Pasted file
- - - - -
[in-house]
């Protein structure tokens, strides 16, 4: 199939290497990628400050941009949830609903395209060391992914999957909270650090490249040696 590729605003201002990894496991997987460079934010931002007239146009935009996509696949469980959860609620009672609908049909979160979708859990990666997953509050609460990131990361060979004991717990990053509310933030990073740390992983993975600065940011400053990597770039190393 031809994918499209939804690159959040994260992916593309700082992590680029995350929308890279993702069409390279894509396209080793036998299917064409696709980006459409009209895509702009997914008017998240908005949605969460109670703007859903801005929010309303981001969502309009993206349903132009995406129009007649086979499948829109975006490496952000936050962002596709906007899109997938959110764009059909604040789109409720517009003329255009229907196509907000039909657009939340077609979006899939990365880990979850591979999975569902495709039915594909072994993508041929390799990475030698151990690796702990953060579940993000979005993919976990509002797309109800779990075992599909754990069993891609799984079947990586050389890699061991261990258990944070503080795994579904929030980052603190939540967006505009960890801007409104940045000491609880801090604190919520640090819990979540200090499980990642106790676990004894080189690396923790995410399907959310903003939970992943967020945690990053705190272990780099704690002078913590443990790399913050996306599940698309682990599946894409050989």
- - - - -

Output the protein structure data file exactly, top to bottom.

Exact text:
[in-house]
């Protein structure tokens, strides 16, 4: 199939290497990628400050941009949830609903395209060391992914999957909270650090490249040696 590729605003201002990894496991997987460079934010931002007239146009935009996509696949469980959860609620009672609908049909979160979708859990990666997953509050609460990131990361060979004991717990990053509310933030990073740390992983993975600065940011400053990597770039190393 031809994918499209939804690159959040994260992916593309700082992590680029995350929308890279993702069409390279894509396209080793036998299917064409696709980006459409009209895509702009997914008017998240908005949605969460109670703007859903801005929010309303981001969502309009993206349903132009995406129009007649086979499948829109975006490496952000936050962002596709906007899109997938959110764009059909604040789109409720517009003329255009229907196509907000039909657009939340077609979006899939990365880990979850591979999975569902495709039915594909072994993508041929390799990475030698151990690796702990953060579940993000979005993919976990509002797309109800779990075992599909754990069993891609799984079947990586050389890699061991261990258990944070503080795994579904929030980052603190939540967006505009960890801007409104940045000491609880801090604190919520640090819990979540200090499980990642106790676990004894080189690396923790995410399907959310903003939970992943967020945690990053705190272990780099704690002078913590443990790399913050996306599940698309682990599946894409050989």